There were no shortage of surprise names among the Golden Globes nominees announced Thursday: Sally Hawkins, Kate Winslet, Steve Coogan and Idris Elba, who nabbed either a screenplay nomination (Coogan) or acting nods (everyone else).
But the group has more in common than just some unexpected love from the Hollywood Foreign Press Assn.: All are British.
When confronted with a choice between Brits and Americans this year, the Golden Globes seemed to go out of its way to honor nominees from across the pond.
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Hawkins, nominated for her turn as a bohemian (and American) drifter in "Blue Jasmine," took a spot on the supporting actress shortlist many thought would go to Oprah Winfrey, a quintessentially American personality, playing in a quintessentially American story, "Lee Daniels' The Butler."
Elba, a Brit who played South African Nelson Mandela in Justin Chadwick's "Mandela," similarly garnered a nomination — for lead actor in a drama — that many pundits thought would go to "Butler" star Forest Whitaker.
On Wednesday, Whitaker was given a spot in the lead actor category by the Screen Actors Guild; Elba had come away empty handed.
The Brit brigade joins perhaps the day's biggest surprise — the best picture-drama nomination for "Rush," written by British favorite son Peter Morgan and centering on an English sports legend, the late Formula One race car driver James Hunt. The movie was also a box-office disappointment in the U.S. but a major hit in Britain.
All of these dark horses joined the ranks Thursday of British nominees who were previously considered contenders, a diverse list that includes Emma Thompson, Judi Dench and Chiwetel Ejiofor, all of whom scored acting nominations, and director Steve McQueen.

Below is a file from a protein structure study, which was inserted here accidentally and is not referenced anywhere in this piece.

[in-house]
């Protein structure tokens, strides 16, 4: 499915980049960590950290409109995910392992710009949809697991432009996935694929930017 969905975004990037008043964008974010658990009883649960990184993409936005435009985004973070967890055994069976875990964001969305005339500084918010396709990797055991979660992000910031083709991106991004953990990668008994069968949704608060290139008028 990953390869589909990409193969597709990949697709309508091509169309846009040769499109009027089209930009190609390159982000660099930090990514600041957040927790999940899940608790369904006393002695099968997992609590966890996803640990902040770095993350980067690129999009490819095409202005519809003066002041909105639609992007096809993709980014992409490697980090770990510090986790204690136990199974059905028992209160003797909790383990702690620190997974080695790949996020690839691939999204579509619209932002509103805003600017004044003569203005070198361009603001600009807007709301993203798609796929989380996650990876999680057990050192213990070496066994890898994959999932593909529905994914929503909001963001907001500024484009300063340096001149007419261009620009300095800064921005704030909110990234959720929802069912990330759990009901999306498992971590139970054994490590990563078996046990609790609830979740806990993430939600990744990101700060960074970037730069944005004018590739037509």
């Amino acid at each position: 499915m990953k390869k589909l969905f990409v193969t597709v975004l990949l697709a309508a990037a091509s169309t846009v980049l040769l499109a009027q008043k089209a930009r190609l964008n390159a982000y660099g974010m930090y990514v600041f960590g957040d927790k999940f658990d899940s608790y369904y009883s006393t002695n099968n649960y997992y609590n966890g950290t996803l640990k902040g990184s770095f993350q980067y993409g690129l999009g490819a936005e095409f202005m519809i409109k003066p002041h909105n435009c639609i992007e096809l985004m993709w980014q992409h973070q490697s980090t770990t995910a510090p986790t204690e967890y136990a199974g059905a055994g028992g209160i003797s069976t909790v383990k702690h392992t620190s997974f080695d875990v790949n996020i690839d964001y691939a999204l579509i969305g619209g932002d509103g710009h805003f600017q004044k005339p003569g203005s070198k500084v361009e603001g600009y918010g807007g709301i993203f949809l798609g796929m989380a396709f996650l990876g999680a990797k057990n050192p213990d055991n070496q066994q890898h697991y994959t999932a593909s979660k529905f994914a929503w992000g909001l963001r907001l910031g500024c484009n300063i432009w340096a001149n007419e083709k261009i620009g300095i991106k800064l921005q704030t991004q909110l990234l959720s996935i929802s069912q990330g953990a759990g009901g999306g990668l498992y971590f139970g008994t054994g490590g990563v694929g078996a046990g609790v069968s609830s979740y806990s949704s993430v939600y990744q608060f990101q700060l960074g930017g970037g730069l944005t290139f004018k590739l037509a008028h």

There may be a good reason for the outpouring of Union Jack affection: Brits make up the second-largest voting bloc (after Germany) of the approximately 90 members of the HFPA.
Nominees said they thought it had something to do with the work too.
"We British don't have a studio system and don't have limitless resources," said Coogan, nominated, with fellow Brit Jeff Pope, for the England-set and -themed "Philomena" script. "All we have is the power of good acting and good stories. That's the only rabbit we can pull out of a hat."
Thompson said she thought that her movie and Thursday's British invasion at the Globes was the product of a larger historical relationship.
"I would take it back to the vision of Henry James who wrote so brilliantly of Europe — and Britain — and America coming together," she said. "It's curious too because we [Britons] have a love affair with Hollywood, the new Olympus." She added, "There's sunshine, a fairy tale quality and people with good teeth."
Times Staff writer Jeffrey Fleishman contributed to this report